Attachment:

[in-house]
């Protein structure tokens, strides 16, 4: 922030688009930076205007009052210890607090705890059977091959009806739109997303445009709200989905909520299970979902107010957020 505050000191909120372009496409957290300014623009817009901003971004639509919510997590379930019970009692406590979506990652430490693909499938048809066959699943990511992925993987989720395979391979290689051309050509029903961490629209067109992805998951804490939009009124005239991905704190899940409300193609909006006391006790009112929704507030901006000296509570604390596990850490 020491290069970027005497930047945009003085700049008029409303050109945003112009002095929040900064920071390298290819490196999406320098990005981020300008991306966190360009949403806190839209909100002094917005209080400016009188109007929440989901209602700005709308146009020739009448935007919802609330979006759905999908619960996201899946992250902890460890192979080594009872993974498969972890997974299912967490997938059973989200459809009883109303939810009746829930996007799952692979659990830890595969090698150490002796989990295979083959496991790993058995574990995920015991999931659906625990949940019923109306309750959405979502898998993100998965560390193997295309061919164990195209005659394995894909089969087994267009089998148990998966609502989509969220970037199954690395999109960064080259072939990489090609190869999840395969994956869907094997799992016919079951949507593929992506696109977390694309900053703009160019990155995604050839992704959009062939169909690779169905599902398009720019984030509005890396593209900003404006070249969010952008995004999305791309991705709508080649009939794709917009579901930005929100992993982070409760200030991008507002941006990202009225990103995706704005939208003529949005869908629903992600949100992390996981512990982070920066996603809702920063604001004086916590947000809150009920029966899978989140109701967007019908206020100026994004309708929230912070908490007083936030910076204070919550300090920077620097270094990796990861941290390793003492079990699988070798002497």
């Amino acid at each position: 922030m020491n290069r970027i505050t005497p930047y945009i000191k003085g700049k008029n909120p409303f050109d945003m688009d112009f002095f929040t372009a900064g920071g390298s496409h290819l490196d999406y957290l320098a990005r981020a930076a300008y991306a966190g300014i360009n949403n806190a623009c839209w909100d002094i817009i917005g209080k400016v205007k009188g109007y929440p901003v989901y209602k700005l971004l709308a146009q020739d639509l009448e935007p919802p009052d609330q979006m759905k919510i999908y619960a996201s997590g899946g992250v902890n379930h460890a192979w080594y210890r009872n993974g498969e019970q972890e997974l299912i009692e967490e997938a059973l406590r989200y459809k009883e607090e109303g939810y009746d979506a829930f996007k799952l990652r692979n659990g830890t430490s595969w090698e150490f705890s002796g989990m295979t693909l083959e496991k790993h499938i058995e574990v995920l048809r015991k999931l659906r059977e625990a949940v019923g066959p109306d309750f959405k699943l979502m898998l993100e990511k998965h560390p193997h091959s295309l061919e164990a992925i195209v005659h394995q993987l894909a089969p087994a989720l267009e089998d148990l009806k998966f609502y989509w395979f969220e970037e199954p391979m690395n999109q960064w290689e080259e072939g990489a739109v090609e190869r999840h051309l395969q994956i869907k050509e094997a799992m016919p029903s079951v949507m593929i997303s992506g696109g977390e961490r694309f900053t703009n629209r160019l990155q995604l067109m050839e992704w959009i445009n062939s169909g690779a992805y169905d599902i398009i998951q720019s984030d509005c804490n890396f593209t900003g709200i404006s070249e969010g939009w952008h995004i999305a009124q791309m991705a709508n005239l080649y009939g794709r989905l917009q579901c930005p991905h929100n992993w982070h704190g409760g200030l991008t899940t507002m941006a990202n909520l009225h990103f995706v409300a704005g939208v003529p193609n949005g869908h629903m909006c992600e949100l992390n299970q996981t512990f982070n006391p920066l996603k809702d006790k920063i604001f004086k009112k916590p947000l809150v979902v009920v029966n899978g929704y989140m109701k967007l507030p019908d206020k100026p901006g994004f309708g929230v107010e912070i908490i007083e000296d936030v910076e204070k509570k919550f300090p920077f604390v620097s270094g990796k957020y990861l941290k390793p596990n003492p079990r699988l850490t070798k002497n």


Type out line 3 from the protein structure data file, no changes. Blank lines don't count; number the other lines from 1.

């Amino acid at each position: 922030m020491n290069r970027i505050t005497p930047y945009i000191k003085g700049k008029n909120p409303f050109d945003m688009d112009f002095f929040t372009a900064g920071g390298s496409h290819l490196d999406y957290l320098a990005r981020a930076a300008y991306a966190g300014i360009n949403n806190a623009c839209w909100d002094i817009i917005g209080k400016v205007k009188g109007y929440p901003v989901y209602k700005l971004l709308a146009q020739d639509l009448e935007p919802p009052d609330q979006m759905k919510i999908y619960a996201s997590g899946g992250v902890n379930h460890a192979w080594y210890r009872n993974g498969e019970q972890e997974l299912i009692e967490e997938a059973l406590r989200y459809k009883e607090e109303g939810y009746d979506a829930f996007k799952l990652r692979n659990g830890t430490s595969w090698e150490f705890s002796g989990m295979t693909l083959e496991k790993h499938i058995e574990v995920l048809r015991k999931l659906r059977e625990a949940v019923g066959p109306d309750f959405k699943l979502m898998l993100e990511k998965h560390p193997h091959s295309l061919e164990a992925i195209v005659h394995q993987l894909a089969p087994a989720l267009e089998d148990l009806k998966f609502y989509w395979f969220e970037e199954p391979m690395n999109q960064w290689e080259e072939g990489a739109v090609e190869r999840h051309l395969q994956i869907k050509e094997a799992m016919p029903s079951v949507m593929i997303s992506g696109g977390e961490r694309f900053t703009n629209r160019l990155q995604l067109m050839e992704w959009i445009n062939s169909g690779a992805y169905d599902i398009i998951q720019s984030d509005c804490n890396f593209t900003g709200i404006s070249e969010g939009w952008h995004i999305a009124q791309m991705a709508n005239l080649y009939g794709r989905l917009q579901c930005p991905h929100n992993w982070h704190g409760g200030l991008t899940t507002m941006a990202n909520l009225h990103f995706v409300a704005g939208v003529p193609n949005g869908h629903m909006c992600e949100l992390n299970q996981t512990f982070n006391p920066l996603k809702d006790k920063i604001f004086k009112k916590p947000l809150v979902v009920v029966n899978g929704y989140m109701k967007l507030p019908d206020k100026p901006g994004f309708g929230v107010e912070i908490i007083e000296d936030v910076e204070k509570k919550f300090p920077f604390v620097s270094g990796k957020y990861l941290k390793p596990n003492p079990r699988l850490t070798k002497n």